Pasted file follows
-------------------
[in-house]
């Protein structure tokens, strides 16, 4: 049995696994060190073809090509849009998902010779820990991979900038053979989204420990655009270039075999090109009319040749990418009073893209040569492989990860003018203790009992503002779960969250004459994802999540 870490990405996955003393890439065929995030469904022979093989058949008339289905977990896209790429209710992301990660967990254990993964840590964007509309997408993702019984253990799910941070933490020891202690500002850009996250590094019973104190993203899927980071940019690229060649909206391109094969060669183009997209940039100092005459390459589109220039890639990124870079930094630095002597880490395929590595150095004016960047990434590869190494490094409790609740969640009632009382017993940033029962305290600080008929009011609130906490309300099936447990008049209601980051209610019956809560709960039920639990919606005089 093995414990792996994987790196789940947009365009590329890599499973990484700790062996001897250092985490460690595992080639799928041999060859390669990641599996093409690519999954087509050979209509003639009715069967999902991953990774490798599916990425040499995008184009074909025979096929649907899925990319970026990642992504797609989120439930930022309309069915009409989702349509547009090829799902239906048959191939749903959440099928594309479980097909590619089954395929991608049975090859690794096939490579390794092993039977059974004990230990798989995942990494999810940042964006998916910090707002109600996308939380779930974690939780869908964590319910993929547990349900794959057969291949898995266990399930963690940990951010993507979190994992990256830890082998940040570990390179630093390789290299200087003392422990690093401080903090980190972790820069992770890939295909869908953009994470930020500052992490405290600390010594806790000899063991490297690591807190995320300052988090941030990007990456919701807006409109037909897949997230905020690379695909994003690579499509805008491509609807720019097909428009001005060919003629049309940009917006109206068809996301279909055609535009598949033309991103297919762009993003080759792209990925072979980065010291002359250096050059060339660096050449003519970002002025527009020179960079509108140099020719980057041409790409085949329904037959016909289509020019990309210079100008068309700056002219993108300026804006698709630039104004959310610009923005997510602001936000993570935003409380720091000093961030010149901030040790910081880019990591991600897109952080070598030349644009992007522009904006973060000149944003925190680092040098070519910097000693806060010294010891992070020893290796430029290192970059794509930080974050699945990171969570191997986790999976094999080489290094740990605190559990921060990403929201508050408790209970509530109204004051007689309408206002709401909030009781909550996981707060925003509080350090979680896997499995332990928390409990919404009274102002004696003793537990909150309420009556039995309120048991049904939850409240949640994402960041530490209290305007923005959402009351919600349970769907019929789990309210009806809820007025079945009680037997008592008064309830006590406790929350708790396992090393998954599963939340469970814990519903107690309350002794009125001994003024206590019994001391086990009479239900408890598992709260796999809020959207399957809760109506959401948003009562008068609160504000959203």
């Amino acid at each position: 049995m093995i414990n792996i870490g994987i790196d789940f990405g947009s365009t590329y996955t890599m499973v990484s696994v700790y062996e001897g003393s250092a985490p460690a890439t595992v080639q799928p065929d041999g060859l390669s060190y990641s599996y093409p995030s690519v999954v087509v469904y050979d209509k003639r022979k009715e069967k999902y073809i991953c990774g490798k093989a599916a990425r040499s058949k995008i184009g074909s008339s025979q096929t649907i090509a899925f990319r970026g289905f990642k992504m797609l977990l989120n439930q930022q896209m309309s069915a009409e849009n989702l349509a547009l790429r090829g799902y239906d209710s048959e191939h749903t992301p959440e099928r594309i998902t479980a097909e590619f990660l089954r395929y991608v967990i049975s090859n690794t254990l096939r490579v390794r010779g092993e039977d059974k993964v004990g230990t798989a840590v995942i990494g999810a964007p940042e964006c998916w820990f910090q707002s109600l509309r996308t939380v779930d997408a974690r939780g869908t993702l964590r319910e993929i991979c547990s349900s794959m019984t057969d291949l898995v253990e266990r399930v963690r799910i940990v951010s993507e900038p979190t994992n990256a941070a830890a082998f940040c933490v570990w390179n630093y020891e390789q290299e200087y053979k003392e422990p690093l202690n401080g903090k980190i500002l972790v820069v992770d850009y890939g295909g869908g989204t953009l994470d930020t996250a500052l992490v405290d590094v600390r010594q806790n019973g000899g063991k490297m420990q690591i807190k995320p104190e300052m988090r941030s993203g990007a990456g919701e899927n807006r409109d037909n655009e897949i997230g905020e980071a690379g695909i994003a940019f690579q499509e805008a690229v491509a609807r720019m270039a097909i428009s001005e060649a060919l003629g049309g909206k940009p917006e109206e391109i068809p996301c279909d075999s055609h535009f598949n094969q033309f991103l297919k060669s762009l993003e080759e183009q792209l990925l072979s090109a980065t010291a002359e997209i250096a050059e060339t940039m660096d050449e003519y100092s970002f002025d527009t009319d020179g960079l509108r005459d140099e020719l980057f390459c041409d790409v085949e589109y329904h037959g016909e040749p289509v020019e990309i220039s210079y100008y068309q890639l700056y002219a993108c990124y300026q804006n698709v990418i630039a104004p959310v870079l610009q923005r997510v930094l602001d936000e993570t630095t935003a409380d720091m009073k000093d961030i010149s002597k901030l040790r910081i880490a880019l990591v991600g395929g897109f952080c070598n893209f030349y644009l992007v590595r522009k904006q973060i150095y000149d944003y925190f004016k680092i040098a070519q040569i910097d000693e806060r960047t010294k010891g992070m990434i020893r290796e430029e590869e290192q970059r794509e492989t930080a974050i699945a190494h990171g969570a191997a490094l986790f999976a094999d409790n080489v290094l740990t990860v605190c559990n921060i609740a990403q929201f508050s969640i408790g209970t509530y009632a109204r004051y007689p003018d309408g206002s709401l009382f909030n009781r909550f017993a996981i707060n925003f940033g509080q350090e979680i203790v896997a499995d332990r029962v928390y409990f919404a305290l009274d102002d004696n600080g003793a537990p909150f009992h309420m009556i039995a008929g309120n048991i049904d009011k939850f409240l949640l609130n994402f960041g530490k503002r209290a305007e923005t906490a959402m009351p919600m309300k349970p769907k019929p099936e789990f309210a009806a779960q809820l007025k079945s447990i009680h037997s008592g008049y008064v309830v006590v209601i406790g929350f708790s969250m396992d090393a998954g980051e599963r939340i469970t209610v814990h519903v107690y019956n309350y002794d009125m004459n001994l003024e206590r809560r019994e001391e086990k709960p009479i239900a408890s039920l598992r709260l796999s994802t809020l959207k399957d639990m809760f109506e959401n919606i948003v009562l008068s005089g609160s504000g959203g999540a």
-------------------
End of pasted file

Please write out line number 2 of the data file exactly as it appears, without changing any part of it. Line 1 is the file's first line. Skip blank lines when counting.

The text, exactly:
């Protein structure tokens, strides 16, 4: 049995696994060190073809090509849009998902010779820990991979900038053979989204420990655009270039075999090109009319040749990418009073893209040569492989990860003018203790009992503002779960969250004459994802999540 870490990405996955003393890439065929995030469904022979093989058949008339289905977990896209790429209710992301990660967990254990993964840590964007509309997408993702019984253990799910941070933490020891202690500002850009996250590094019973104190993203899927980071940019690229060649909206391109094969060669183009997209940039100092005459390459589109220039890639990124870079930094630095002597880490395929590595150095004016960047990434590869190494490094409790609740969640009632009382017993940033029962305290600080008929009011609130906490309300099936447990008049209601980051209610019956809560709960039920639990919606005089 093995414990792996994987790196789940947009365009590329890599499973990484700790062996001897250092985490460690595992080639799928041999060859390669990641599996093409690519999954087509050979209509003639009715069967999902991953990774490798599916990425040499995008184009074909025979096929649907899925990319970026990642992504797609989120439930930022309309069915009409989702349509547009090829799902239906048959191939749903959440099928594309479980097909590619089954395929991608049975090859690794096939490579390794092993039977059974004990230990798989995942990494999810940042964006998916910090707002109600996308939380779930974690939780869908964590319910993929547990349900794959057969291949898995266990399930963690940990951010993507979190994992990256830890082998940040570990390179630093390789290299200087003392422990690093401080903090980190972790820069992770890939295909869908953009994470930020500052992490405290600390010594806790000899063991490297690591807190995320300052988090941030990007990456919701807006409109037909897949997230905020690379695909994003690579499509805008491509609807720019097909428009001005060919003629049309940009917006109206068809996301279909055609535009598949033309991103297919762009993003080759792209990925072979980065010291002359250096050059060339660096050449003519970002002025527009020179960079509108140099020719980057041409790409085949329904037959016909289509020019990309210079100008068309700056002219993108300026804006698709630039104004959310610009923005997510602001936000993570935003409380720091000093961030010149901030040790910081880019990591991600897109952080070598030349644009992007522009904006973060000149944003925190680092040098070519910097000693806060010294010891992070020893290796430029290192970059794509930080974050699945990171969570191997986790999976094999080489290094740990605190559990921060990403929201508050408790209970509530109204004051007689309408206002709401909030009781909550996981707060925003509080350090979680896997499995332990928390409990919404009274102002004696003793537990909150309420009556039995309120048991049904939850409240949640994402960041530490209290305007923005959402009351919600349970769907019929789990309210009806809820007025079945009680037997008592008064309830006590406790929350708790396992090393998954599963939340469970814990519903107690309350002794009125001994003024206590019994001391086990009479239900408890598992709260796999809020959207399957809760109506959401948003009562008068609160504000959203």